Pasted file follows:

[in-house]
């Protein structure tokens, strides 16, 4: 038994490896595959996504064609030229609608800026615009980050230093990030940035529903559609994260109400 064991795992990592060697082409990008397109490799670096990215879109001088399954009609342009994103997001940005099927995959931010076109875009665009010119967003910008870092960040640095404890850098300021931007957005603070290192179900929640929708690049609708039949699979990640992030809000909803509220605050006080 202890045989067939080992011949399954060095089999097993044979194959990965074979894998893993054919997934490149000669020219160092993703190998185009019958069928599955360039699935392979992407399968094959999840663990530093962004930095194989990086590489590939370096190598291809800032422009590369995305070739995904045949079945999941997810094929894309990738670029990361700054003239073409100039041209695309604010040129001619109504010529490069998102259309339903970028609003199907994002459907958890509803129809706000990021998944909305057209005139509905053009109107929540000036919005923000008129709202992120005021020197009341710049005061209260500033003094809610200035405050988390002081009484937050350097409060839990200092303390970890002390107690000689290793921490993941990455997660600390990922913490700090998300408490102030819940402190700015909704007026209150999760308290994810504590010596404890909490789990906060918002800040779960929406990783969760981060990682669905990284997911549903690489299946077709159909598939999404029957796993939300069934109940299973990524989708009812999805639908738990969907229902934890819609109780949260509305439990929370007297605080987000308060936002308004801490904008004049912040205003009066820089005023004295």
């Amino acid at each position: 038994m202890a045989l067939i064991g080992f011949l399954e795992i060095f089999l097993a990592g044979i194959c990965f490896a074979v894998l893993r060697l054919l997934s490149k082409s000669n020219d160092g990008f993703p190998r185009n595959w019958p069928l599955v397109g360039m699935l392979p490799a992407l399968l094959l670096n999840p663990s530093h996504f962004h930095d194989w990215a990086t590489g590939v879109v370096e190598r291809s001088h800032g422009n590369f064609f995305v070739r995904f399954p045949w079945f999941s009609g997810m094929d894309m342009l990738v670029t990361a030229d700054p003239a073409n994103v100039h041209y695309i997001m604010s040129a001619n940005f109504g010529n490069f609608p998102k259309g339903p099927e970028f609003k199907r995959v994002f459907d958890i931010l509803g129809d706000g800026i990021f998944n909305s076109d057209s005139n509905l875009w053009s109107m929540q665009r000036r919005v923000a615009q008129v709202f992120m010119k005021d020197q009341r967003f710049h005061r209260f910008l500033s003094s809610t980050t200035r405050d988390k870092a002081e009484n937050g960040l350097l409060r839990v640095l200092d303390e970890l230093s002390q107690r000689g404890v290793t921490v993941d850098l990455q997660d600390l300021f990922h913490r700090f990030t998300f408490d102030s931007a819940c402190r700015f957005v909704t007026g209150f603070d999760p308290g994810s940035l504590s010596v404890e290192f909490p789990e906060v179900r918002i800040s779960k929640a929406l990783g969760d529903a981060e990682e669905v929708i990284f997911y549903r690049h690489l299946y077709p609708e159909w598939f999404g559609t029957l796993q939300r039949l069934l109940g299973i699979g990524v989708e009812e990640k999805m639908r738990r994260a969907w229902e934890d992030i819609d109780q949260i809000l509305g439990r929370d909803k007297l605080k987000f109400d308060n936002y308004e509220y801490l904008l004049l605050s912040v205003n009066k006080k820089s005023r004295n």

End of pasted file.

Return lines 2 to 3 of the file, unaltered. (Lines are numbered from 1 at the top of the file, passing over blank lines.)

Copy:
């Protein structure tokens, strides 16, 4: 038994490896595959996504064609030229609608800026615009980050230093990030940035529903559609994260109400 064991795992990592060697082409990008397109490799670096990215879109001088399954009609342009994103997001940005099927995959931010076109875009665009010119967003910008870092960040640095404890850098300021931007957005603070290192179900929640929708690049609708039949699979990640992030809000909803509220605050006080 202890045989067939080992011949399954060095089999097993044979194959990965074979894998893993054919997934490149000669020219160092993703190998185009019958069928599955360039699935392979992407399968094959999840663990530093962004930095194989990086590489590939370096190598291809800032422009590369995305070739995904045949079945999941997810094929894309990738670029990361700054003239073409100039041209695309604010040129001619109504010529490069998102259309339903970028609003199907994002459907958890509803129809706000990021998944909305057209005139509905053009109107929540000036919005923000008129709202992120005021020197009341710049005061209260500033003094809610200035405050988390002081009484937050350097409060839990200092303390970890002390107690000689290793921490993941990455997660600390990922913490700090998300408490102030819940402190700015909704007026209150999760308290994810504590010596404890909490789990906060918002800040779960929406990783969760981060990682669905990284997911549903690489299946077709159909598939999404029957796993939300069934109940299973990524989708009812999805639908738990969907229902934890819609109780949260509305439990929370007297605080987000308060936002308004801490904008004049912040205003009066820089005023004295």
């Amino acid at each position: 038994m202890a045989l067939i064991g080992f011949l399954e795992i060095f089999l097993a990592g044979i194959c990965f490896a074979v894998l893993r060697l054919l997934s490149k082409s000669n020219d160092g990008f993703p190998r185009n595959w019958p069928l599955v397109g360039m699935l392979p490799a992407l399968l094959l670096n999840p663990s530093h996504f962004h930095d194989w990215a990086t590489g590939v879109v370096e190598r291809s001088h800032g422009n590369f064609f995305v070739r995904f399954p045949w079945f999941s009609g997810m094929d894309m342009l990738v670029t990361a030229d700054p003239a073409n994103v100039h041209y695309i997001m604010s040129a001619n940005f109504g010529n490069f609608p998102k259309g339903p099927e970028f609003k199907r995959v994002f459907d958890i931010l509803g129809d706000g800026i990021f998944n909305s076109d057209s005139n509905l875009w053009s109107m929540q665009r000036r919005v923000a615009q008129v709202f992120m010119k005021d020197q009341r967003f710049h005061r209260f910008l500033s003094s809610t980050t200035r405050d988390k870092a002081e009484n937050g960040l350097l409060r839990v640095l200092d303390e970890l230093s002390q107690r000689g404890v290793t921490v993941d850098l990455q997660d600390l300021f990922h913490r700090f990030t998300f408490d102030s931007a819940c402190r700015f957005v909704t007026g209150f603070d999760p308290g994810s940035l504590s010596v404890e290192f909490p789990e906060v179900r918002i800040s779960k929640a929406l990783g969760d529903a981060e990682e669905v929708i990284f997911y549903r690049h690489l299946y077709p609708e159909w598939f999404g559609t029957l796993q939300r039949l069934l109940g299973i699979g990524v989708e009812e990640k999805m639908r738990r994260a969907w229902e934890d992030i819609d109780q949260i809000l509305g439990r929370d909803k007297l605080k987000f109400d308060n936002y308004e509220y801490l904008l004049l605050s912040v205003n009066k006080k820089s005023r004295n």